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Toppling Literalists

Responding to Ron Rhodes’ The 8 Great Debates of Bible Prophecy

Debate 1: Ron Rhodes asks, “Should Bible Prophecy Be Interpreted Literally or Allegorically?”

  • Part 1. The Hermeneutics of Bible Prophecy: Literal or Allegorical?

Knocking Down False Views

This serves as the first in a series of responses to the debates put forward by Ron Rhodes in his book, The 8 Great Debates of Bible Prophecy. The book is really just a platform for promoting Rhodes’ end-time views which I plan to debunk as I to respond to each debate with the truth of Scripture. My posts will not be exhaustive responses to the questions raised in the book, yet they will be enough to hopefully keep many from the false end-time beliefs associated with Rhodes’ views and lead them to enjoy the liberty that comes from understanding God’s word.

Straw man Leverage

Firstly, the question “Should Bible Prophecy Be Interpreted Literally or Allegorically?” creates false leverage in order to discredit allegorical interpretations of certain Bible prophecies that don’t fit with Ron Rhodes’ preferred literal interpretations. It creates the assumption that all Bible prophecy must be viewed through only one lens of interpretation and the straw man that those who view certain prophecies allegorically do so for all prophecies. This is of course not true.

A better question would have been, “Should Bible prophesy always be interpreted literally?” This would have avoided the implied premise that one interpretation method is always correct and in turn have avoided the unfair straw man created by such a dichotomy.

Ron Rhodes further entrenches this straw man argument by citing prophecies where the literal interpretation has clearly been fulfilled in order to use these as proofs that this approach is the only option for prophecy. However, this is as flawed as saying that the night sky is full of bright stars; therefore, everything bright in the night sky is a star.

Literal unless Indicated

I agree with Ron Rhodes that the literal interpretative method has proven to be the best starting point when approaching Scripture. Regarding this he says, “A literal approach allows for allegorical or symbolic meanings when indicated in the context, as is often the case in such apocalyptic literature as the books of Daniel and Revelation.” However, where we disagree is the extent to which “allegorical or symbolic” has been “indicated in the context”, including in certain prophecies.

Firstly, let me point out that by simply citing Revelation as an example of apocalyptic literature that contains allegorical meanings, Rhodes disproves his notion that a literal interpretation is required when interpreting prophecy, because Revelation is prophecy. So, clearly, the issue appears to be identifying where a book is to be understood allegorically and not whether or not prophecy can be interpreted allegorically or not.

Consistency of Interpretation

Secondly, when interpreting Revelation, Rhodes is far more selective in his use of allegorical interpretation than what I believe the text demands. For consistency in interpreting Revelation, a book loaded with symbolism, why would the “7 spirits of God” in Revelation 1:4 be allegorically representative of the Holy Spirit while the “1000 year reign” in Chapter 20 be literal?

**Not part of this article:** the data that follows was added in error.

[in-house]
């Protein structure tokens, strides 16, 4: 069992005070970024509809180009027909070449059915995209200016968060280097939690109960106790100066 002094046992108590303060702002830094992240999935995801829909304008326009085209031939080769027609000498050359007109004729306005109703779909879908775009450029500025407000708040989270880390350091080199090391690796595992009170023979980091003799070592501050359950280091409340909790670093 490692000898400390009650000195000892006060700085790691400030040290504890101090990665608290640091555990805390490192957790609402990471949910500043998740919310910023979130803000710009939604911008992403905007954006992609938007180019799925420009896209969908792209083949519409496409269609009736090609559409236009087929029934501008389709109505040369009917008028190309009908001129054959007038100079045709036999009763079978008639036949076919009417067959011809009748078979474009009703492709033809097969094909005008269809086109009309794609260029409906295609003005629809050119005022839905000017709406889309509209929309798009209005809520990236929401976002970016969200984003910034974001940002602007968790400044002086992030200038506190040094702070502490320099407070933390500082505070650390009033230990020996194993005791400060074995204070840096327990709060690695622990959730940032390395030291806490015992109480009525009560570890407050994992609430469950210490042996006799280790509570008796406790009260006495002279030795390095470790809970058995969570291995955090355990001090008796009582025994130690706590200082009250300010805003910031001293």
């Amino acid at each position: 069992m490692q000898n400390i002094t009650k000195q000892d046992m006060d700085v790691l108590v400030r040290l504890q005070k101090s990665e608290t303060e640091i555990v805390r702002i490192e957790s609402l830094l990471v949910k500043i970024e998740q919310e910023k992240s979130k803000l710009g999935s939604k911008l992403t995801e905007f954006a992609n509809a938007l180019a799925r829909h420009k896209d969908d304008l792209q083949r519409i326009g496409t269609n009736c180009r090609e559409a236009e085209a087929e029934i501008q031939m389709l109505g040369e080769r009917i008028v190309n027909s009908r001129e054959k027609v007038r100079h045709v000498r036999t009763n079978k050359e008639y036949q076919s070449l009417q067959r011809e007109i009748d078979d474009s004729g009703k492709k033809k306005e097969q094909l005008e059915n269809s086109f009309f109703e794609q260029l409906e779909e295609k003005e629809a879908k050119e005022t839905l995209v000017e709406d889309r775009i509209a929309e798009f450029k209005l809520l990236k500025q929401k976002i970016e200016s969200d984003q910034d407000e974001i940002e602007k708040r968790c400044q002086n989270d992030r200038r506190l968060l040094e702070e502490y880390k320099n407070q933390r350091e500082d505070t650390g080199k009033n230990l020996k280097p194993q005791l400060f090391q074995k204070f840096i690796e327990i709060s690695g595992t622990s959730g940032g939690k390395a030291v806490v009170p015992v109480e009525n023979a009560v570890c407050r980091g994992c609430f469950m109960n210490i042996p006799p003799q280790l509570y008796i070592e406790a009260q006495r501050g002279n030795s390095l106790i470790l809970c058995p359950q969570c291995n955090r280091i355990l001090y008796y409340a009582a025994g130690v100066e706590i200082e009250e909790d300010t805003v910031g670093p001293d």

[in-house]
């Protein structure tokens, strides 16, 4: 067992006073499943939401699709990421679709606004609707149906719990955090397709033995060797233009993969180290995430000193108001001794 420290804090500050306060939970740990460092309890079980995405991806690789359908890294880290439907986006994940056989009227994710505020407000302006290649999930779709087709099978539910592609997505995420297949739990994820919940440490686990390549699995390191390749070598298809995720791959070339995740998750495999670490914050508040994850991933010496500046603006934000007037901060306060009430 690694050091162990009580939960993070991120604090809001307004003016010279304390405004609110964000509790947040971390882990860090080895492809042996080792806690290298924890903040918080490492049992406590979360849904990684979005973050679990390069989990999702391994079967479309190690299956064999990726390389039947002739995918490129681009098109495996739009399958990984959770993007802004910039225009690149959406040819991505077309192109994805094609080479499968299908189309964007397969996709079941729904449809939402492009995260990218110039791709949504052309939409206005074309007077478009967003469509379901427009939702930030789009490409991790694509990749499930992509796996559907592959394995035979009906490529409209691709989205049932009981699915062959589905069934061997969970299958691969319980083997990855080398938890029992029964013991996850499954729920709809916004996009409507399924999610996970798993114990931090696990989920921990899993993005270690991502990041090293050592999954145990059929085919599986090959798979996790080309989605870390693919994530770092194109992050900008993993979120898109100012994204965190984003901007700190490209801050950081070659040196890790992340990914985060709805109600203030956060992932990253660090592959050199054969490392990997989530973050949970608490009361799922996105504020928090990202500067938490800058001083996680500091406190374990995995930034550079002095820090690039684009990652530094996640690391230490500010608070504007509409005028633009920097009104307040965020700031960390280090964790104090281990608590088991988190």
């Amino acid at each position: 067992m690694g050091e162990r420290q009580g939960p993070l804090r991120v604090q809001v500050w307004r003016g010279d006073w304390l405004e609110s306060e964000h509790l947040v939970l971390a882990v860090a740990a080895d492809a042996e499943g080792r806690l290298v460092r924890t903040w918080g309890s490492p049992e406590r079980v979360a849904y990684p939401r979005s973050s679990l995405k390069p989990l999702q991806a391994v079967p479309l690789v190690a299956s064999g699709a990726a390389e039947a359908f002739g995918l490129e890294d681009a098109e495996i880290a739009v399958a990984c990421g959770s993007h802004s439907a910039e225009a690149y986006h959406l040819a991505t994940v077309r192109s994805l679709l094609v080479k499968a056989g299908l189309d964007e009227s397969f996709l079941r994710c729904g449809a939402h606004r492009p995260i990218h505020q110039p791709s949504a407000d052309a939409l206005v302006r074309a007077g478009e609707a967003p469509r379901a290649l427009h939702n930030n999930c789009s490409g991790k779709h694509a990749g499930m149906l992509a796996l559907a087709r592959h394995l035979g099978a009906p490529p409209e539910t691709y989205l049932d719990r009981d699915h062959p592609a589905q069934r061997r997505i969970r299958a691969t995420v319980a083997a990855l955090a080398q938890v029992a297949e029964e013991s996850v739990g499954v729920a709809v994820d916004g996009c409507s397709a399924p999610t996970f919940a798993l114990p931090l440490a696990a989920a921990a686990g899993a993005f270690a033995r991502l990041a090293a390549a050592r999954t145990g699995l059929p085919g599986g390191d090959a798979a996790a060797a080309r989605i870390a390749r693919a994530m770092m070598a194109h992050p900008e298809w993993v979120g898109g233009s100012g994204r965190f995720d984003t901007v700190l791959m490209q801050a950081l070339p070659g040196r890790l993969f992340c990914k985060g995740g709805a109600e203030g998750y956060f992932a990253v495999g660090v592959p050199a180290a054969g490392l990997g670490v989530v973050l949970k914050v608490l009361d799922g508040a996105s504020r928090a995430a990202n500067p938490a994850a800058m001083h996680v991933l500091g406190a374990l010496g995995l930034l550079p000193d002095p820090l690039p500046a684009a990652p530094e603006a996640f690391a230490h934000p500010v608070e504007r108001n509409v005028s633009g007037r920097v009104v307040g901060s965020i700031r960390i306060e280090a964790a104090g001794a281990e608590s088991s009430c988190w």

On what basis would the number “7” associated with the term “spirits of God” be clearly understood as allegorical and yet the number “1000” associated with the term “years” be understood as literal? What of the 24 elders, the 12000 stadia, the 144000 people, etc.?

Explaining the 1000 year Reign of Christ

In the Bible numerology is commonly used to depict meaning. Certain numbers had certain connotations. For example 12 could allude to the tribes of Israel, or to the apostles, 3 to the Trinity, 7 to qualitative fullness associated with God and creation and 10 was understood as quantitative fullness. Therefore, with 10 meaning quantitative fullness and 3 as the number of God, 1000, which is 10 x 10 x 10 or 103, would symbolically represent the fullness of time that God has determined rather than a literal 1000 years.

In apocalyptic literature, if the author has clearly used numerology, especially in his first use of a number, as John did with “the 7 spirits of God”, then that is an indication that numerology should be considered when other numbers present themselves. This is especially true if the numbers that are used are consistently distinctively Biblical like 3, 6, 7, 10 or 12. Finally, if in applying consistency of interpretation and numerological meaning to the numbers we find that this leads to real meaning that is in line with Biblical truth, then it is unlikely that we have stumbled upon chance. This final point is consistently true of every number found in Revelation and, because there are so many, chance is eliminated. Revelation proves that its numbers are to be allegorically understood.

Some Dare not See

I suggest that Rhodes’ bias, tied to his end-time belief in a literal 1000 year reign of Christ, makes him unable or unwilling to see the “allegorical” clearly “indicated” around the numbers used in Revelation. Sadly, instead of using Revelation’s own cues, Rhodes misses the use of numerology throughout and, as a result, the real meaning behind the numbers.

I believe that Rhodes and other premillennialists are forced to turn a blind eye to the allegory in order to maintain a belief system that is interlinked with other fallacies. However, by doing this they have clearly moved away from Scripture, preferring a popular, but flawed interpretation. Rhodes created this first debate in order to champion this view, unaware that his own concession to the “allegorical or symbolic when indicated in the context” is this view’s undoing.

Click here for Numerology in The Revelation.

Rob Morley